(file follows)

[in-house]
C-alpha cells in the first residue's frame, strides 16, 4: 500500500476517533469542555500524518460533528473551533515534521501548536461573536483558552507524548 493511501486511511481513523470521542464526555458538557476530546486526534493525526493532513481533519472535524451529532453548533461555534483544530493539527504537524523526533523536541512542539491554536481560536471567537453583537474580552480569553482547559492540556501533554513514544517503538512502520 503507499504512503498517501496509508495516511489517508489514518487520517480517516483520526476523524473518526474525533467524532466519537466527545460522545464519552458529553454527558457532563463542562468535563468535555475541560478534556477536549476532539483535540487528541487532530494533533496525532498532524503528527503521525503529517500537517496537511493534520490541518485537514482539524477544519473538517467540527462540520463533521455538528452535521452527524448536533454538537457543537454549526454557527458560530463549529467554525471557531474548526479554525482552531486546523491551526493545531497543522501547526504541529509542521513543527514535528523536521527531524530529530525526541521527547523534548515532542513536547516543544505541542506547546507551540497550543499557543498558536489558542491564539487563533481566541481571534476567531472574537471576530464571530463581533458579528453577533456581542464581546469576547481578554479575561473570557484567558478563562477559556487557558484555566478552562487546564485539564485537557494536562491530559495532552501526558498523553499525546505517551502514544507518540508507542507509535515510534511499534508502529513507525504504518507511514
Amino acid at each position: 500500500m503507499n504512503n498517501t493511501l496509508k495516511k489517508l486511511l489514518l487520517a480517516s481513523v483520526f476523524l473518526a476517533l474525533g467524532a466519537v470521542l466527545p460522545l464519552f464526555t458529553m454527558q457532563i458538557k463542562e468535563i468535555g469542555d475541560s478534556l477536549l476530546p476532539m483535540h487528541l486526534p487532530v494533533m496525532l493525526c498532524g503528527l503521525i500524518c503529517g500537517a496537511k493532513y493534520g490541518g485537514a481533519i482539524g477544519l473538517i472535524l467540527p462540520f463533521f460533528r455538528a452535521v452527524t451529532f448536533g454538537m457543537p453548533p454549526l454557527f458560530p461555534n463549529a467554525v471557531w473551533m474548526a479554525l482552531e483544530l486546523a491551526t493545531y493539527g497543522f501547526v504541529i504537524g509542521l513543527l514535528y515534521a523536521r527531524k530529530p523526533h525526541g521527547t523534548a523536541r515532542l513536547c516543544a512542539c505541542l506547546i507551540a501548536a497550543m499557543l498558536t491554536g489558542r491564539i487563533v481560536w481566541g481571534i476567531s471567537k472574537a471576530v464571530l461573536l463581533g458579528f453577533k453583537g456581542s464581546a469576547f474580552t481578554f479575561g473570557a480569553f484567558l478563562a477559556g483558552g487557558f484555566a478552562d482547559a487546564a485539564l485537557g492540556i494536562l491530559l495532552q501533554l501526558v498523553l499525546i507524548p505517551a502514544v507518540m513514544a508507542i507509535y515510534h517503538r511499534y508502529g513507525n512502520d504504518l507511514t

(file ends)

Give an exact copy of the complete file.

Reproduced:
[in-house]
C-alpha cells in the first residue's frame, strides 16, 4: 500500500476517533469542555500524518460533528473551533515534521501548536461573536483558552507524548 493511501486511511481513523470521542464526555458538557476530546486526534493525526493532513481533519472535524451529532453548533461555534483544530493539527504537524523526533523536541512542539491554536481560536471567537453583537474580552480569553482547559492540556501533554513514544517503538512502520 503507499504512503498517501496509508495516511489517508489514518487520517480517516483520526476523524473518526474525533467524532466519537466527545460522545464519552458529553454527558457532563463542562468535563468535555475541560478534556477536549476532539483535540487528541487532530494533533496525532498532524503528527503521525503529517500537517496537511493534520490541518485537514482539524477544519473538517467540527462540520463533521455538528452535521452527524448536533454538537457543537454549526454557527458560530463549529467554525471557531474548526479554525482552531486546523491551526493545531497543522501547526504541529509542521513543527514535528523536521527531524530529530525526541521527547523534548515532542513536547516543544505541542506547546507551540497550543499557543498558536489558542491564539487563533481566541481571534476567531472574537471576530464571530463581533458579528453577533456581542464581546469576547481578554479575561473570557484567558478563562477559556487557558484555566478552562487546564485539564485537557494536562491530559495532552501526558498523553499525546505517551502514544507518540508507542507509535515510534511499534508502529513507525504504518507511514
Amino acid at each position: 500500500m503507499n504512503n498517501t493511501l496509508k495516511k489517508l486511511l489514518l487520517a480517516s481513523v483520526f476523524l473518526a476517533l474525533g467524532a466519537v470521542l466527545p460522545l464519552f464526555t458529553m454527558q457532563i458538557k463542562e468535563i468535555g469542555d475541560s478534556l477536549l476530546p476532539m483535540h487528541l486526534p487532530v494533533m496525532l493525526c498532524g503528527l503521525i500524518c503529517g500537517a496537511k493532513y493534520g490541518g485537514a481533519i482539524g477544519l473538517i472535524l467540527p462540520f463533521f460533528r455538528a452535521v452527524t451529532f448536533g454538537m457543537p453548533p454549526l454557527f458560530p461555534n463549529a467554525v471557531w473551533m474548526a479554525l482552531e483544530l486546523a491551526t493545531y493539527g497543522f501547526v504541529i504537524g509542521l513543527l514535528y515534521a523536521r527531524k530529530p523526533h525526541g521527547t523534548a523536541r515532542l513536547c516543544a512542539c505541542l506547546i507551540a501548536a497550543m499557543l498558536t491554536g489558542r491564539i487563533v481560536w481566541g481571534i476567531s471567537k472574537a471576530v464571530l461573536l463581533g458579528f453577533k453583537g456581542s464581546a469576547f474580552t481578554f479575561g473570557a480569553f484567558l478563562a477559556g483558552g487557558f484555566a478552562d482547559a487546564a485539564l485537557g492540556i494536562l491530559l495532552q501533554l501526558v498523553l499525546i507524548p505517551a502514544v507518540m513514544a508507542i507509535y515510534h517503538r511499534y508502529g513507525n512502520d504504518l507511514t